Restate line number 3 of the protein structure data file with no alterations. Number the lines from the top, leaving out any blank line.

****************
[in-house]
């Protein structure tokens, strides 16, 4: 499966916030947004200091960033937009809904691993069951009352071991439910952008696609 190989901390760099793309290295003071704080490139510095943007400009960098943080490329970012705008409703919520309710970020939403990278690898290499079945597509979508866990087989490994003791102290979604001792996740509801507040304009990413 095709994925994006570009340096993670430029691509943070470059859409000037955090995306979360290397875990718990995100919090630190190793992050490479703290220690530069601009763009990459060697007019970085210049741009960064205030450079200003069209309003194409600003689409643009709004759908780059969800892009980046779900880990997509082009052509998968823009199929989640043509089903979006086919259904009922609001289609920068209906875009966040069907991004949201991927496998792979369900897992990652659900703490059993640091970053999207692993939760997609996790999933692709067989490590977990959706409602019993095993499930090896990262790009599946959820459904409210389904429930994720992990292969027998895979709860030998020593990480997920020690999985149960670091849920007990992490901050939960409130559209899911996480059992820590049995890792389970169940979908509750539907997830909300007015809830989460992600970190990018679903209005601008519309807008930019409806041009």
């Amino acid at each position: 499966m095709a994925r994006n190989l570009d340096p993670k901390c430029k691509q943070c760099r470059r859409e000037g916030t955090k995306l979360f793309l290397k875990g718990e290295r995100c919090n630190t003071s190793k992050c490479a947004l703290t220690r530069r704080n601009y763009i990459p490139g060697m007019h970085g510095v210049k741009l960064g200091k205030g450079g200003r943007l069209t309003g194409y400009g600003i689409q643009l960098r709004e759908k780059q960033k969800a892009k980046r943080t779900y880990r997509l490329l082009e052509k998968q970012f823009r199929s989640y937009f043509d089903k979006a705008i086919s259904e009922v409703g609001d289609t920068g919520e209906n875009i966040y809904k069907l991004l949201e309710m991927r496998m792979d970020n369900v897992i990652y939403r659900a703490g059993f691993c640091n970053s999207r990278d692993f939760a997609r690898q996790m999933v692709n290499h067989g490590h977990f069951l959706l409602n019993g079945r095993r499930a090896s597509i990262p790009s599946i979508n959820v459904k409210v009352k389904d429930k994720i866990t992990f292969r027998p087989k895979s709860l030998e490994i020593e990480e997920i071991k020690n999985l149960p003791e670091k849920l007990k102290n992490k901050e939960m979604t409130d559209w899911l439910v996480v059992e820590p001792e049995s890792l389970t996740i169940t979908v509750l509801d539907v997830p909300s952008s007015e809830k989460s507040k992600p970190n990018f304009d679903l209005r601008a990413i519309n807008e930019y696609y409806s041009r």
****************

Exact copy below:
């Amino acid at each position: 499966m095709a994925r994006n190989l570009d340096p993670k901390c430029k691509q943070c760099r470059r859409e000037g916030t955090k995306l979360f793309l290397k875990g718990e290295r995100c919090n630190t003071s190793k992050c490479a947004l703290t220690r530069r704080n601009y763009i990459p490139g060697m007019h970085g510095v210049k741009l960064g200091k205030g450079g200003r943007l069209t309003g194409y400009g600003i689409q643009l960098r709004e759908k780059q960033k969800a892009k980046r943080t779900y880990r997509l490329l082009e052509k998968q970012f823009r199929s989640y937009f043509d089903k979006a705008i086919s259904e009922v409703g609001d289609t920068g919520e209906n875009i966040y809904k069907l991004l949201e309710m991927r496998m792979d970020n369900v897992i990652y939403r659900a703490g059993f691993c640091n970053s999207r990278d692993f939760a997609r690898q996790m999933v692709n290499h067989g490590h977990f069951l959706l409602n019993g079945r095993r499930a090896s597509i990262p790009s599946i979508n959820v459904k409210v009352k389904d429930k994720i866990t992990f292969r027998p087989k895979s709860l030998e490994i020593e990480e997920i071991k020690n999985l149960p003791e670091k849920l007990k102290n992490k901050e939960m979604t409130d559209w899911l439910v996480v059992e820590p001792e049995s890792l389970t996740i169940t979908v509750l509801d539907v997830p909300s952008s007015e809830k989460s507040k992600p970190n990018f304009d679903l209005r601008a990413i519309n807008e930019y696609y409806s041009r």